PDP Victrix Pro BFG Controller Review: A highly customizable pro gamepad

Meet the new king of customization

PDP Victrix Pro BFG Controller
(Image: © Future)

Tom's Guide Verdict

A brilliantly modular "pro" controller that makes up for its minor shortcomings with a genuinely freeform approach to customisation. When it comes to third-party PS4 and PS5 controllers, it can rank high among the best, though it faces stiffer competition in the PC market.


  • +

    Impressively modular

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    Included fight pad is a great bonus

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    Carrying case included

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    Customisation software is actually decent


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    No rumble or haptics

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    Fewer microswitches than we'd like

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Despite the PS5 entering "the latter stage of its life cycle" there are still very few third-party controllers compatible with it. Perhaps it's understandable: the DualSense is a landmark device with haptics technology that would be difficult and costly to replicate. PDP's answer to that problem is to do away with physical feedback entirely in favour of deep customization.

The lack of haptics or "rumble" in the Pro BFG is a keenly felt loss when playing first-party games like Final Fantasy VII Rebirth that make good use of it. But the Pro BFG isn't necessarily designed for 70 hour single player RPGs: this is a device for competitive gamers, with a broad sweep of customization options that will please FPS and fighter competitors alike. It's an easy recommendation to PS4 and PS5 users, though its other compatible platform — the PC — has more competition and thus, its pitch is slightly more niche.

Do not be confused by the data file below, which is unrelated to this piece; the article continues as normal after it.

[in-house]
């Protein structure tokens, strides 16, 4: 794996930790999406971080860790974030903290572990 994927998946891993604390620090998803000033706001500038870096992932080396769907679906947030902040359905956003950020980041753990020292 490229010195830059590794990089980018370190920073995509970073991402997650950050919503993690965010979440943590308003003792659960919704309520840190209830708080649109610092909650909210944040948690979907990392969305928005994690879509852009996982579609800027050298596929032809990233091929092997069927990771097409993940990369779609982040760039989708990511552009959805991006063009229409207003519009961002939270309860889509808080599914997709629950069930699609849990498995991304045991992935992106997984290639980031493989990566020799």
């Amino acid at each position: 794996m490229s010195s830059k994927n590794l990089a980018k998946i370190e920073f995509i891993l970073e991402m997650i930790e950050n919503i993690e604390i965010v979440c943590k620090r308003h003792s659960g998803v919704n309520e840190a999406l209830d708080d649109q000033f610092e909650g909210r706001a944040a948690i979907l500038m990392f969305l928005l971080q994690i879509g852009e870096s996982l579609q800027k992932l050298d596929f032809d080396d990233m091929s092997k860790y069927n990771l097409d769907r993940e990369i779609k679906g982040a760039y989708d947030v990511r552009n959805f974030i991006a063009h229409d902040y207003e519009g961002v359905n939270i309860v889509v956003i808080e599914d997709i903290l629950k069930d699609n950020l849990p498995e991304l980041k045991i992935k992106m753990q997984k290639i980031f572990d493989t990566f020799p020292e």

PDP Victrix Pro BFG Controller Review: Price and Availability

PDP Victrix Pro BFG Controller

(Image credit: Future)

The Victrix Pro BFG is available from PDP.com for $179.99 with free shipping to the US, but can be found marginally cheaper from online outlets like Amazon. It's available in Australia via Amazon for AU$269.95 and the United Kingdom for £159.99. 

At the time of writing, PDP isn't selling replacement parts for the Victrix Pro BFG, though hopefully this changes in the future.

PDP Victrix Pro BFG Controller Review: Customization

The main drawcard of the Pro BFG is its modular design, allowing users to customize the face buttons' arrangement. To this end, the analog sticks and face buttons sit in two removable panels unscrewable with provided tools. These can be placed to position the analog sticks parallel (think the PlayStation controller) or asymmetrically (think the Xbox controller), and the D-pad can also be swapped between three included varieties, including a concave design usually found of Xbox controllers, a protruding variety similar to those found on the Switch Pro controller, and a happy medium between these two extremes.

Elsewhere, the height of one analog stick can be raised or lowered with a provided pole replacement, and even the housing at the foot of each analog stick can be swapped between a perfect circle and an octagonal fitting, the latter to emulate eight-directional movement. 

But the real surprise inclusion is a fightpad with ultra-tactile microswitches. Like the analog stick panels, this can be screwed into either the left or right side of the controller face, and will especially appeal to players of Tekken 8 or Street Fighter 6. Pairing the fightpad with the aforementioned taller analog stick is as close to a real fightpad experience we're likely to see in a traditional handheld format.

PDP Victrix Pro BFG Controller

(Image credit: Future)

The process of mixing and matching is very simple. A provided precision screwdriver can quickly remove each face panel. The swappable elements in each can be popped off manually: to change the d-pad, for example, requires a gentle tug on the existing buttons. The potential for catastrophic error is basically non-existent: you're not fiddling with the innards of the gamepad — it's more akin to Lego with screws.

PDP Victrix Pro BFG Controller Review: Gaming performance

PDP Victrix Pro BFG Controller

The taller analog stick on the left is best paired with the fight pad. (Image credit: Future)